The potential for further growth of aquaculture in the region is promising. Such growth could be realized through improvements in technologies and resource use, intensification, integration of aquaculture with other farming activities, and development of additional areas for aquaculture. However, aquaculture will face significant challenges including:
In many developing countries in the region, there is significant scope for enhancing contributions of inland fisheries and aquaculture to food supplies and poverty alleviation. However, most fishers and fishfarmers continue to be unable to access to adequate technical information required to improve their practices to increase production. Increased fish production can be achieved through expansion, intensification, diversification, and better integration of fish production into existing land and water use schemes, but fish producers, as most rural people, often do not have access to credit. Capacity building through provision of training, extension, and advanced education to fish producers continues to be crucial for successful development.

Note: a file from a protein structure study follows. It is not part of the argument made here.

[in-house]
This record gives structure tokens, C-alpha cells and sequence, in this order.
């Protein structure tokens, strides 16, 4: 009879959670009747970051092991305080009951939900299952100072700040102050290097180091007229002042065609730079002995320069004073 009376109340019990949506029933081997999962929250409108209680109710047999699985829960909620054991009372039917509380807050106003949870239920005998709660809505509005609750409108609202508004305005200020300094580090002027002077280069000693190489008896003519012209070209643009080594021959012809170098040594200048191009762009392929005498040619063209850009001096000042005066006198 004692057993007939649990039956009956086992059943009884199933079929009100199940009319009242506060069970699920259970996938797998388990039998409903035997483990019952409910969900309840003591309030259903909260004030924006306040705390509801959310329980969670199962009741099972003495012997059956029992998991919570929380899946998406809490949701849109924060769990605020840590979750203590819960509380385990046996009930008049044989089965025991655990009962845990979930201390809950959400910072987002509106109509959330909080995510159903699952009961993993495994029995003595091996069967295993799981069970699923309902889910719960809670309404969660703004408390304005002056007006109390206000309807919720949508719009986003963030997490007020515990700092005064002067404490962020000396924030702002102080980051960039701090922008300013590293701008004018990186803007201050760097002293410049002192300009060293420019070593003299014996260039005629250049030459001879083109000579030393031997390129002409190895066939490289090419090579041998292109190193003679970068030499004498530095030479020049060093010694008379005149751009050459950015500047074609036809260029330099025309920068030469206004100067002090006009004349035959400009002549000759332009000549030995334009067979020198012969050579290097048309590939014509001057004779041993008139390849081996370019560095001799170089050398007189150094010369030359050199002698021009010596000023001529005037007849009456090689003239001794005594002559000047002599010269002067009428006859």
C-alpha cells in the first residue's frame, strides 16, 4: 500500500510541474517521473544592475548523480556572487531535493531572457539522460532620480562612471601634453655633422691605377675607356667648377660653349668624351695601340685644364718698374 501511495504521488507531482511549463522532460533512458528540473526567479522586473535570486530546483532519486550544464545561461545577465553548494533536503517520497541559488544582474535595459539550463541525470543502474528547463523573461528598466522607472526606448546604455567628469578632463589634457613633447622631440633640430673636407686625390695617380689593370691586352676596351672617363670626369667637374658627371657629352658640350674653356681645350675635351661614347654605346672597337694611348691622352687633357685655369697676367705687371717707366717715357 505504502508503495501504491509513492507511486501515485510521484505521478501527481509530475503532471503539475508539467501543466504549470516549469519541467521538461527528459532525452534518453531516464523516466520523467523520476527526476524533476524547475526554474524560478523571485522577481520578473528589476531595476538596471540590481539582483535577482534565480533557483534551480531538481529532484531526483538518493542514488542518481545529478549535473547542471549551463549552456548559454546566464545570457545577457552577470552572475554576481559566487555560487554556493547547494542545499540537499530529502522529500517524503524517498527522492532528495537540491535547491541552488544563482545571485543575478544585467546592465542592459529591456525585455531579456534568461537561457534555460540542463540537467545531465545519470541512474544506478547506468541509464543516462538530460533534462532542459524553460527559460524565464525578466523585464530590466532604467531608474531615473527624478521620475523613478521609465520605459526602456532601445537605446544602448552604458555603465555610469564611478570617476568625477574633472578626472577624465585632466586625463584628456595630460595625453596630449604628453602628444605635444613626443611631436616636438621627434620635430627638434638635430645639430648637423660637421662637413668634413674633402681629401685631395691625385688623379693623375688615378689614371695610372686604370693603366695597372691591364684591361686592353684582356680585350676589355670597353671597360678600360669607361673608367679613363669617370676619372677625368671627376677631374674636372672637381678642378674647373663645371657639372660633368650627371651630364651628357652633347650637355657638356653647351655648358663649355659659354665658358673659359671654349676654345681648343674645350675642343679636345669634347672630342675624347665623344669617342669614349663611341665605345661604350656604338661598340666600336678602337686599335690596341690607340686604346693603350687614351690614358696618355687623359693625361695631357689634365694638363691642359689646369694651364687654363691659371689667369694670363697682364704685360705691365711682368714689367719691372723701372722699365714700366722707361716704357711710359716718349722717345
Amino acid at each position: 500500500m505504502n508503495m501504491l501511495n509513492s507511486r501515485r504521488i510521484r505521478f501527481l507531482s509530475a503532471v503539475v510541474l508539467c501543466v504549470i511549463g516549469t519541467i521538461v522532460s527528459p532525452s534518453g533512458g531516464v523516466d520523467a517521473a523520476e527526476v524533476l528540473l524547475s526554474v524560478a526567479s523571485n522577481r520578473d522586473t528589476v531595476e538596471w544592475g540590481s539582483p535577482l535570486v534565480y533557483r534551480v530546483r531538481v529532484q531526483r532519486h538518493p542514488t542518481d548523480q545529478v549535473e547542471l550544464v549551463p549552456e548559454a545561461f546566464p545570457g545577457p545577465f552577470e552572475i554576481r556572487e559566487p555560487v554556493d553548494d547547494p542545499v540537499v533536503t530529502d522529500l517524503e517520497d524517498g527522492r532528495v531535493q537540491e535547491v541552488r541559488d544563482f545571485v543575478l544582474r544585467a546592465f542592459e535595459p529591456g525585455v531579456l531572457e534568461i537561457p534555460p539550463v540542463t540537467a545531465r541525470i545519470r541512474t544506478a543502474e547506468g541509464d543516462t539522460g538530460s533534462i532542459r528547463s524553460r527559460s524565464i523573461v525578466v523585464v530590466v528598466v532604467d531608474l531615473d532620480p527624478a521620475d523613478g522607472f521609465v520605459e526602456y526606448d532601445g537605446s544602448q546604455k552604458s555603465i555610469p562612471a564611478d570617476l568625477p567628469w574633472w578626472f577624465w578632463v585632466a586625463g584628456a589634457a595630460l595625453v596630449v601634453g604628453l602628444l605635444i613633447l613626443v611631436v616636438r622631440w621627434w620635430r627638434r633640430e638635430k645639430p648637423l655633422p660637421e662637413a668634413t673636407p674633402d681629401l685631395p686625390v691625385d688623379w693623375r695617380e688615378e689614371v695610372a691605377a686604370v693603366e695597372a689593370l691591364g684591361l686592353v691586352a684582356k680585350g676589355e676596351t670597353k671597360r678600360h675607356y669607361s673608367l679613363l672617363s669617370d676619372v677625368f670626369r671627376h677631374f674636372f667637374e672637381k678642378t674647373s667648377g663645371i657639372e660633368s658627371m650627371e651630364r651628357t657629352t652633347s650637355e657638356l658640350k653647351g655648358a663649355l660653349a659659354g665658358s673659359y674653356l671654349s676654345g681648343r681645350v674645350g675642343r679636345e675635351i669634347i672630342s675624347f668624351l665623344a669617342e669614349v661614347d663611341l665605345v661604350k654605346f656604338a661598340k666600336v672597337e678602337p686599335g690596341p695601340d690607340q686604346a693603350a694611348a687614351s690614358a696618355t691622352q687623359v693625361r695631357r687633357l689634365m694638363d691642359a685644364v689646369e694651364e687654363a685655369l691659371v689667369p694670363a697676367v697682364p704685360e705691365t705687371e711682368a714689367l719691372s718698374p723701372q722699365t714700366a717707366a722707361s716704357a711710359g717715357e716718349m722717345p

Both aquaculture and inland fisheries suffer from insufficient institutional support and legal and political recognition as legitimate users of resources. Many policy makers are not aware of the benefits and needs of these sectors. A major future task is therefore to increase participation of producers and relevant public authorities in the allocation and management of aquatic resources and land uses. Management of river or lake basins, and of coastal areas must take account of fisheries and aquaculture.
Last but not least is the important trends that pose challenges to the post-harvest sector which include the following:
In order to face these challenges, the fisheries sector must develop the capacity to build and run effective quality assurance systems to comply with increasing stringent international standards of international markets as well as extending these to the domestic markets. Similarly, it should promote efforts to improve selective fishing gears to minimize by-catches of juveniles and non-target species and to develop technologies to make economical utilization of unavoidable by-catches.
The implementation of the Code of Conduct for Responsible Fisheries could facilitate sustainable utilization of fishery resources and hence to overcome constraints in facing the above-mentioned challenges. In the long term, however, there is the need to develop national and regional fishery governance to ensure rational and effective fisheries management in the region.